In opening the rally in Sydney, entertainment web site Junkee assistant editor Alex McKinnon said the main reason he opposed the Abbott government was because it was “incompetent.” McKinnon “thanked” various government ministers because it meant that “we have learnt to value people who know what they are doing like never before.” In a transparent reference to the previous Gillard Labor-Greens minority government, he declared: “We never realised how good we had it.”

McKinnon statements reflect the hostility and indifference of an entire social layer to the living conditions of the working class. Gillard’s government initiated the cuts now being brought forward by Abbott. This included slashing payments to single parents, extending welfare quarantining from remote Aboriginal settlements to working class suburbs, initiating the “competitive market” for university education coupled with billions cut from funding, and integrating the Australian military and intelligence apparatus into the US war machine, including the establishment of new US bases.

Speaking in Melbourne, Julian Burnside, a barrister and refugee advocate, said: “There’s one thing you can do. When the next election comes around remember the crime, remember the cruelty, remember the lies and broken promises and kick them out.”

In closing the Newcastle rally, organiser Leigh Shears referred to the bi-elections in October in the state seat of Newcastle and Charlestown declaring it an opportunity “to get politically involved” and for “the Hunter to lead the way in the build up to the state elections in March next year.”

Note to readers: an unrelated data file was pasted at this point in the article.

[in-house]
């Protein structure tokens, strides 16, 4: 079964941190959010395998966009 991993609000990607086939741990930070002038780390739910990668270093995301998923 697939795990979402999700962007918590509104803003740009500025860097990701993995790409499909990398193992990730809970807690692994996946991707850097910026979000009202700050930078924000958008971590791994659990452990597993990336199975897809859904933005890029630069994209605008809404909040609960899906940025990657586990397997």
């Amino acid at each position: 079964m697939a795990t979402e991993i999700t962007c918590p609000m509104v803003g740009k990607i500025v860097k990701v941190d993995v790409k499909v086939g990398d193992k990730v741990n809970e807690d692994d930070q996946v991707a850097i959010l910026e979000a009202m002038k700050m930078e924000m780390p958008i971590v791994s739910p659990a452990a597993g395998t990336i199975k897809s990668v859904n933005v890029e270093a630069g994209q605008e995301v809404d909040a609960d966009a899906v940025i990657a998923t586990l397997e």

Trade union representatives attempted to whitewash their own role in implementing pro-business measures under both Labor and Liberal governments. Australian Nurses and Midwifery Federation president Coral Levett, who spoke in Sydney, cynically denounced cuts to healthcare by the Abbott government stating, “Imagine if profit is the main driver for healthcare?”

In reality the privatisation of healthcare is well underway. The government’s budget appropriation bills, which Levett did not mention, include almost $3 billion worth of funding cuts to healthcare, which will likely result in the closure of 1,200 beds and the axing of $300 million in concessions to pensioners and the elderly. This comes on top of decades of pro-market reforms by Coalition and Labor governments that have resulted in the number of public hospital beds nationally falling from 2.66 per 1,000 people in 2008 to 2.60 in 2012. At every step the unions have worked to ensure these cuts are implemented, holding token protests and strikes to wear down workers while engaging in negotiations with management.

The protest organisers are engaged in a similar process in relation to the anti-budget opposition. Having called national rallies on three occasions to let off steam, they are winding back the protests and appealing for support for Labor and the Greens. Any new Labor government will only deepen the assault on the working class, in line with the demands of the financial and corporate elite.